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Caves and tunnels

 Route type

 walk (circular)


 3 miles

 Number of Stiles

6 or more

 Surface and gradients

 mixed surfaces and some steep gradients

 Parking nearby


 On bus routes

 yes - plan a journey

 Starting point

 Creswell Crags Visitor Centre, off the B6042

 OS map number

 Explorer 270

Creswell Crags is a striking limestone gorge honeycombed with caves. Stone tools and remains of animals found there by archaeologists provide fascinating evidence of life during the last Ice Age between 50,000 and 10,000 years ago. There are cave tours at weekends throughout the year and a Museum and Education centre containing exhibitions, videos and an activity room.


  1. From the start point at Creswell Crags Visitor Centre, follow the signed path downhill to reach the lake, encircled by a good path between the crags. Make your way to the far end of the lake and pass through the gate, turning left to follow a public footpath that climbs uphill. Cross the stone stile and continue to climb, bearing sharp left and climbing steeply as the field opens out. At the top of the rise you should be walking parallel and quite close to the stone wall on your left, soon reaching a stile in an old fence.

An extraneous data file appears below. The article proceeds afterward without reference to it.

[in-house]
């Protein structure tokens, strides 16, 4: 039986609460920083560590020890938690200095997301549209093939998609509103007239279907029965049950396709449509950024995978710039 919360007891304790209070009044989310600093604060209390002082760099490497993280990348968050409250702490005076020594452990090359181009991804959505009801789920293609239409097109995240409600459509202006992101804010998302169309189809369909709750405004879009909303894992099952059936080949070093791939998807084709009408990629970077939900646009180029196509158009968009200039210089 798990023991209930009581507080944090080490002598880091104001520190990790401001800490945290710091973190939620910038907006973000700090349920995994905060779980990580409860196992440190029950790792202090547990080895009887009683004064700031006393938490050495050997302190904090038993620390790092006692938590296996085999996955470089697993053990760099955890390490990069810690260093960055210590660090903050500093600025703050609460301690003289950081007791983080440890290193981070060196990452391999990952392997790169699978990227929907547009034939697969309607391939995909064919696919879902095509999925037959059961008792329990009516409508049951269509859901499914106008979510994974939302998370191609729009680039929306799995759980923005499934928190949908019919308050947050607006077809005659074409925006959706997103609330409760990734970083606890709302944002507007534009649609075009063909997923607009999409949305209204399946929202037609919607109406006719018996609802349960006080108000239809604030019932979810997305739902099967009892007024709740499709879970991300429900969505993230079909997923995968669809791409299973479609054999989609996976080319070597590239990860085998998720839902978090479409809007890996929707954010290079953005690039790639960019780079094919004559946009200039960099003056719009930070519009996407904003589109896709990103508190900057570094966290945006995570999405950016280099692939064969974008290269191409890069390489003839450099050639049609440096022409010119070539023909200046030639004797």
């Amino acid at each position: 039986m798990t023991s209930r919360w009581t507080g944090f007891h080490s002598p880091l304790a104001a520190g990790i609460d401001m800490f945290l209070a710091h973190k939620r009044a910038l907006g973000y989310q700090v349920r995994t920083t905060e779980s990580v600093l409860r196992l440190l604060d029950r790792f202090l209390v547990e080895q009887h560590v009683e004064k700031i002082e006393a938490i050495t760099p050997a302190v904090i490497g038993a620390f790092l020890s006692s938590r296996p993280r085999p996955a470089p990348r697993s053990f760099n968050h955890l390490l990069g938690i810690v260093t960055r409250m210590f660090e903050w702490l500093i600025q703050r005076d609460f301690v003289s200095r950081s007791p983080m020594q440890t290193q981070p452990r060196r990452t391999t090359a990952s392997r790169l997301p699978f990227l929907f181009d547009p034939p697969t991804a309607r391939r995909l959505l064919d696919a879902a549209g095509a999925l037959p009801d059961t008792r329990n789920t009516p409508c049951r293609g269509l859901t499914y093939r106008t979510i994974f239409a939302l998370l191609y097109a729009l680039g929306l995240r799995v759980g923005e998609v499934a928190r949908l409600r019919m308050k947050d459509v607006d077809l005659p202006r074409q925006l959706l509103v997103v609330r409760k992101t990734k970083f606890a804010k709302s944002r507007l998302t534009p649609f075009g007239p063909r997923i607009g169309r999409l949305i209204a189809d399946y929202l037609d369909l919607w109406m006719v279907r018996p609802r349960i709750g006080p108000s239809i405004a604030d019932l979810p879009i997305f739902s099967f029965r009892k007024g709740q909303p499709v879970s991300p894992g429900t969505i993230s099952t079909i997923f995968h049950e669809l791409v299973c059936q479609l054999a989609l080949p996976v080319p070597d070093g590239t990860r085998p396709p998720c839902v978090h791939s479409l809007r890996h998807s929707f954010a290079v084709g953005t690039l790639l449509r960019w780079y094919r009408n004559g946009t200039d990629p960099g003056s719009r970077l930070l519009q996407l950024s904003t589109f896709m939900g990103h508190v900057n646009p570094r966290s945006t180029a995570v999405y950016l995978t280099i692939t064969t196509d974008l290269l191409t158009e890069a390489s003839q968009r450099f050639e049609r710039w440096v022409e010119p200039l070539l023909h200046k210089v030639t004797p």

2.  Cross the stile and bear slightly away from the wall, aiming for a stile at the left-hand end of the hedge ahead of you, which soon becomes visible over the brow of the hill. Cross this and walk ahead along a track with trees to your left. Continue in this direction, crossing one field, then following the field-edge path alongside two others (with the hedge on your right). The path then becomes enclosed briefly before you emerge by some cottages on the road in Holbeck. Turn left and cross the road, following a signed public footpath through a gateway and along an avenue of lime trees, soon passing Holbeck Church on your right.

    Holbeck Woodhouse was a Welbeck estate village and as such St Winifred's Church, built in 1913, was erected entirely by labour from the Welbeck Estate, on the instructions of the Duke and Duchess of Portland. It is a shrine to the Portland family, with the windows at the west end having the gracious Duchess depicted as Saint Winifred! The graveyard is immaculate, with tombs of many of the family to be found here. Also note the very impressive mock-Norman gatehouse.

  3. At the far end of the avenue pass through a gate by some houses to reach another quiet road. Turn left and soon the road forks, where our route takes the left fork and soon bears right to emerge on the A60, opposite a wooden shelter. Turn left following the pavement for 3/4 mile, (after 1/2 mile you pass the entrance to the Harley Gallery and Dukeries Garden Centre) until you reach a signposted bridleway by Nursery Lodge. Follow the bridleway through the gates past the lodge house, returning to Creswell Crags Visitor Centre within 1/2 mile.